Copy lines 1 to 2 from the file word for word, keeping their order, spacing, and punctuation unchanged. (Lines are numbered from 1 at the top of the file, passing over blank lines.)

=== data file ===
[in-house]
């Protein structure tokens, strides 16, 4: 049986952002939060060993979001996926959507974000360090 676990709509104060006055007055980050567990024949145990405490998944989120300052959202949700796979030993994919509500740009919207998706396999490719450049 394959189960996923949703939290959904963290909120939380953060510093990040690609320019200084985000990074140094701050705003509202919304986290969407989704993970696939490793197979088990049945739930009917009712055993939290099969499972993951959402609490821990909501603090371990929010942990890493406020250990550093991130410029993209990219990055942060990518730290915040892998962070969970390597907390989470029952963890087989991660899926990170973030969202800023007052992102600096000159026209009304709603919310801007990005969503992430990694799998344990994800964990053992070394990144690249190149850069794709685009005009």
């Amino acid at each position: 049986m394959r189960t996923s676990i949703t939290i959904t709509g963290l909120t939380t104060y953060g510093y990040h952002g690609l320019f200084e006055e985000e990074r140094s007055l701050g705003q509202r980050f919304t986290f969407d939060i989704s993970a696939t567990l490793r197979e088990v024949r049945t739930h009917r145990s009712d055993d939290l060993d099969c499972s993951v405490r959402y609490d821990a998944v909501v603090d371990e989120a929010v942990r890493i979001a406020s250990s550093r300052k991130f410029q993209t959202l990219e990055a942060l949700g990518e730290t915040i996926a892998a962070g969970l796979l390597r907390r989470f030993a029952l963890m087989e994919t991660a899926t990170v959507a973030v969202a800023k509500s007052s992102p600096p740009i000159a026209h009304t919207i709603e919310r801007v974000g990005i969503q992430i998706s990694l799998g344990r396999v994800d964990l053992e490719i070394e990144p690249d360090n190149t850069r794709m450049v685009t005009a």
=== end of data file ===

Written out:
[in-house]
């Protein structure tokens, strides 16, 4: 049986952002939060060993979001996926959507974000360090 676990709509104060006055007055980050567990024949145990405490998944989120300052959202949700796979030993994919509500740009919207998706396999490719450049 394959189960996923949703939290959904963290909120939380953060510093990040690609320019200084985000990074140094701050705003509202919304986290969407989704993970696939490793197979088990049945739930009917009712055993939290099969499972993951959402609490821990909501603090371990929010942990890493406020250990550093991130410029993209990219990055942060990518730290915040892998962070969970390597907390989470029952963890087989991660899926990170973030969202800023007052992102600096000159026209009304709603919310801007990005969503992430990694799998344990994800964990053992070394990144690249190149850069794709685009005009």